In terms of telecommunication, we also undertook an audit of our mobile telecommunication network on the heavy-vehicle routes and tourism routes. Seventy per cent are in a black spot, versus one per cent in urban areas of Australia. It impacts on our economy, our road safety, our survivability in an incident, and tourism growth. I acknowledge that the federal government has released Mobile Black Spot Program round 5, which is focused on the areas that aren't economically viable for telecommunications networks, but the problem is that those areas generally sit with the local governments to develop or to work with the telecommunications service providers on. They don't have the knowledge or the resources to do that. It kind of looks like we're not interested, but we don't have the skills.

There's another piece of work we have done on water security. I heard the tail end of you talking to Allan Dale about this. We have a study, which is nearing the end of its term, into the long-term economic benefits of dams in Australia. We have looked at four dams. We looked at Tinaroo, Wellington, Copeton and San Luis. It was at the request of Infrastructure Australia to include an international example. We compared that against the base case of Rockhampton. Oricon did a presentation on that at the Developing Northern Australia Conference two weeks ago. They're still finalising the economics around that, in terms of housing, schooling and that sort of thing. We did that because, firstly, it hadn't been done in Australia before, which we were really surprised about, even though it had been required as part of some funding, and we also did it because previous productivity reviews into the national framework on water identified that there was no evidence to support economic growth as a result of dams. We wanted to get that evidence base rather than it being anecdotal.

My final point is that one of the most frustrating things in this region is the clash between the federal and state governments. To be honest, I have to praise the federal government for investing more in the road network in the last seven years than I've seen in the last 20 years and significantly more than the state government. I'm so very grateful for that because, other than that, we would be struggling. We continually find that, where we get federal government support for initiatives in our region, the state government won't stand behind it. Their focus seems to be on 'This is my opinion on South-East Queensland,' and it seems to be focused on spending money on commuter use. An example is the Cross River Rail. If we had the same investment of $6.7 billion in northern Australia, the return on investment would be significantly higher, long term and growing compared to what I call commuter route investment in Brisbane.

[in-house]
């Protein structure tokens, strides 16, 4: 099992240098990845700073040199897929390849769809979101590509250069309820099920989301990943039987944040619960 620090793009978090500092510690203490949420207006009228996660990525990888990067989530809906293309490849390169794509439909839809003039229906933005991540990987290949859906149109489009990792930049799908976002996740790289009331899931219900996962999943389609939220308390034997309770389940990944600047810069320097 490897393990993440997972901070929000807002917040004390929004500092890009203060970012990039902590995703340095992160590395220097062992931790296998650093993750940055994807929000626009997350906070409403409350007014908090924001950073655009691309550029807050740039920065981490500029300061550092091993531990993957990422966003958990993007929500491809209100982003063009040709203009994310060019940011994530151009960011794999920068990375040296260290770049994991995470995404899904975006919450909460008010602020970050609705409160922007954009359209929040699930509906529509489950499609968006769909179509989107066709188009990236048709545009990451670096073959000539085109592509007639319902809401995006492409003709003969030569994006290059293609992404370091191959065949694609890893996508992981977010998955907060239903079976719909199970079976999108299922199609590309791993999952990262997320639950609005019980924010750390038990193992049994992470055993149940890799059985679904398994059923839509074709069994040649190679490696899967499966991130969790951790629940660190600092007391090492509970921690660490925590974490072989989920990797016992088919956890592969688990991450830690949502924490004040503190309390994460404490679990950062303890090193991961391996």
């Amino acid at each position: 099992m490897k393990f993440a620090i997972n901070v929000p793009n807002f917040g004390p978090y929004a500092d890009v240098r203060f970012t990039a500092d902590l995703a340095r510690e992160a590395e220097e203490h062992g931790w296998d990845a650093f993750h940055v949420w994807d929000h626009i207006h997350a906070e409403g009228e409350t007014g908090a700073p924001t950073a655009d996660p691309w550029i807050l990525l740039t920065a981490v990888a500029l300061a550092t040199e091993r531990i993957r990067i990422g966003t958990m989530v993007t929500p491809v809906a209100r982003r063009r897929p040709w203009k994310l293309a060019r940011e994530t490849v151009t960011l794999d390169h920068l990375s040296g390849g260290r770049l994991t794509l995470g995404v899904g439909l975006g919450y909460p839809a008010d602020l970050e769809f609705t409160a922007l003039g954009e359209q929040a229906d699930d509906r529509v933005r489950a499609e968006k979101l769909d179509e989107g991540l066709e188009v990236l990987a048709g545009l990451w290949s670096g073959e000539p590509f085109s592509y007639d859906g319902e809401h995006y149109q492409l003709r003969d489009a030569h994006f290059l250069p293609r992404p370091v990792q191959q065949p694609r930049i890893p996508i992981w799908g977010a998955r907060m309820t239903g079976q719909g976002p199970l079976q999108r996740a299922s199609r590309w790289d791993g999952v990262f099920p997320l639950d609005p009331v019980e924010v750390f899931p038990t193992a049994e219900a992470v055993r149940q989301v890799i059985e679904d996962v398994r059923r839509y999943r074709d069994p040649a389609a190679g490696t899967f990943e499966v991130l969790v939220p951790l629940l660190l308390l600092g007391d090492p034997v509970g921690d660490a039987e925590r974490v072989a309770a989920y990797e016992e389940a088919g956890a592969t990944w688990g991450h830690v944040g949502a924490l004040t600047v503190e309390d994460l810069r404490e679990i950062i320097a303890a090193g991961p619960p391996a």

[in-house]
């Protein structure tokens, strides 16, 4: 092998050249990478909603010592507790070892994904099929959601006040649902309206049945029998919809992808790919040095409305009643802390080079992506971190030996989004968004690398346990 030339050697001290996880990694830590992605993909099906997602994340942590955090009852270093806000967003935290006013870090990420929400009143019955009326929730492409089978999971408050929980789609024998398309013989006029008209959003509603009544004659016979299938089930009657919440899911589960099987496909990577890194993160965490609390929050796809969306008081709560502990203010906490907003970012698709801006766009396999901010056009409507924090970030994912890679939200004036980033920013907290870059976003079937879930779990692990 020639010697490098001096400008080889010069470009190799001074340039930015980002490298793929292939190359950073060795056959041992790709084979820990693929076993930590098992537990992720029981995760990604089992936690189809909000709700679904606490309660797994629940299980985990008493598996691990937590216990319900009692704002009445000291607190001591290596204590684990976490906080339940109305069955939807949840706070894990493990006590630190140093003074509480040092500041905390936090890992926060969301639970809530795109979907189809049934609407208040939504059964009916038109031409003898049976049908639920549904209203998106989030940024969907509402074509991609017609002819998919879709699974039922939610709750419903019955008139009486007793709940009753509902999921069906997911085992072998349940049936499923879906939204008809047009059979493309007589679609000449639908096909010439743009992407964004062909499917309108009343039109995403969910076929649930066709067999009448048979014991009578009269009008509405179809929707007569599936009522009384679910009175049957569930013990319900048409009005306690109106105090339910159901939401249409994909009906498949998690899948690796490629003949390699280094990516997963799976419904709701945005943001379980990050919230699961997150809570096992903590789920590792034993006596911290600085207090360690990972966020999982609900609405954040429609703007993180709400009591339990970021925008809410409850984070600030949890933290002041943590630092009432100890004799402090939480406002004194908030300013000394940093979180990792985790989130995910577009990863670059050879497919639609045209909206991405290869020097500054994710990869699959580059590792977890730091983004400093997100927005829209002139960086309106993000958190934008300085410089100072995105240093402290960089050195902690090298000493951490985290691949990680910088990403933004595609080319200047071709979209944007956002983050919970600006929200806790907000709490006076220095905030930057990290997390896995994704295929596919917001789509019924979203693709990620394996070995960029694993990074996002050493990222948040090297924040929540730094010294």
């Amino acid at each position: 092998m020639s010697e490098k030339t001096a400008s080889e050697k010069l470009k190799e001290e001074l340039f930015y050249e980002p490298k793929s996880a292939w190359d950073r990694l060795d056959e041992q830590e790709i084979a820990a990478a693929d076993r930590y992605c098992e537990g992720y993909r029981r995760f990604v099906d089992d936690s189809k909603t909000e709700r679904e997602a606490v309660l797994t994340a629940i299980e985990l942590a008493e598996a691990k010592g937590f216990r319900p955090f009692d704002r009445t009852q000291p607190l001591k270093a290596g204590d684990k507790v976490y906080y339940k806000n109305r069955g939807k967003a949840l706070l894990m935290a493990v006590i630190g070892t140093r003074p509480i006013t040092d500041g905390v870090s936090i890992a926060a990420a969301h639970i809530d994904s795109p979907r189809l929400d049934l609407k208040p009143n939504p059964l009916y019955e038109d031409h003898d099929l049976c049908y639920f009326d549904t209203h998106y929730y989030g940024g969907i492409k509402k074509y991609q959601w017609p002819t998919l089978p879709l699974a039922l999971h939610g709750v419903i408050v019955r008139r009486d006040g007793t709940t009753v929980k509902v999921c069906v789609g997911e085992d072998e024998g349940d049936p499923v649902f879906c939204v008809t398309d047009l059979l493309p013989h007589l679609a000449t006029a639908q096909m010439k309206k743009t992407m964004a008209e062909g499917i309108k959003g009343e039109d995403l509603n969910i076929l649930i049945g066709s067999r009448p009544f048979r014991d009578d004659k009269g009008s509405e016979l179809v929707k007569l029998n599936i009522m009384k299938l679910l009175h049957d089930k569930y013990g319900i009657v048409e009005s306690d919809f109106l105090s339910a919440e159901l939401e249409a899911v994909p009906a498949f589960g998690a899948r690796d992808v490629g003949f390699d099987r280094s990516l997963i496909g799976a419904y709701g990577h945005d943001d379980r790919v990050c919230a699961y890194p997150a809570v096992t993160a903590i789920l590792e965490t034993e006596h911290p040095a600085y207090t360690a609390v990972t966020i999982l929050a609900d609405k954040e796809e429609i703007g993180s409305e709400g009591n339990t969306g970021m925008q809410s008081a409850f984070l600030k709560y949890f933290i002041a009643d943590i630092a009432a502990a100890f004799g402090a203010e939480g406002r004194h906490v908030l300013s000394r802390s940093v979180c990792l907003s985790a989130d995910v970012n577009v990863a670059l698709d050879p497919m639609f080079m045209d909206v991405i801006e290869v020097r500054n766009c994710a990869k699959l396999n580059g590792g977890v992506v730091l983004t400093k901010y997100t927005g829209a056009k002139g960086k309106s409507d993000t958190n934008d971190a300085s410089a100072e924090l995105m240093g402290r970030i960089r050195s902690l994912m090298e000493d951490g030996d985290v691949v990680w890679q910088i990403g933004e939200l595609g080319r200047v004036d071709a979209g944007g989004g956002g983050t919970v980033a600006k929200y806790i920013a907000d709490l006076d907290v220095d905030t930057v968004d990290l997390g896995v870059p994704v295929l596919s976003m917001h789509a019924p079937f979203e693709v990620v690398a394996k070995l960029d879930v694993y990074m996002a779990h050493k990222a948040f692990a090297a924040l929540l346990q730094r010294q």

CHAIR: Thank you very much for your evidence. Mayor Bawden, there's the point about financers not investing because they don't understand the north. I just had a look at the opening statement you sent us. That seems to be an issue for the commercial banks and some of the government finance bodies, like the NAIF, as well. What can you tell us about the NAIF that could be changed to encourage a bit more investment in northern Australia?

Mr Bawden : The NAIF needs to lower the amount able to be borrowed and bring it back to an affordable level for small business. I talk about population growing in the north. Small business is a critical part of growing the north. We have small businesses in the Gulf that have been there for 30 years. Their owners have run out of puff. They're tired and they're cranky. They've lost all their politeness, but they can't sell, because of lack of finance. If NAIF lowers their lending down to $500,000—I think they were talking about dropping it to a million—that is still out of reach of your average Joe Blow mum and dad show where I come from. We need to get that young keenness back in our areas to promote growth. I don't know whether NAIF could put a ring around $50 million or $100 million or something and say that that's small business and underwrite the banks. All I'm saying is that NAIF is out of reach for the average business, and the lack of interest from financial institutions is crippling the north.

CHAIR: The reason that I focused in on the NAIF is that it is probably a bit easier for a committee like ours to make recommendations about changing a government organisation than to make recommendations around the commercial banks. Do you have any suggestions on what could be done around the commercial banks to encourage them to invest a bit more up here?

Mr Bawden : Loosen their purse strings. I don't know, mate—finance is nowhere near my strong point. A prime example of being held back is the guy in Normanton who is trying to build a roadhouse. Initially, that would have been a million dollar project. He's had to cash his super in. He's only half built it, and he's got the workshop. How he has to go about doing it is a joke. He has just turned 70 and this is where he is at now with no super. His son is keen as mustard, so his son will keep it. That's what the investment is for—to keep the family going. With a bank loan, he could have been up and running 12 months ago, and here he is today still mucking around trying to build this and build that. He has had to change the plan with council about five times.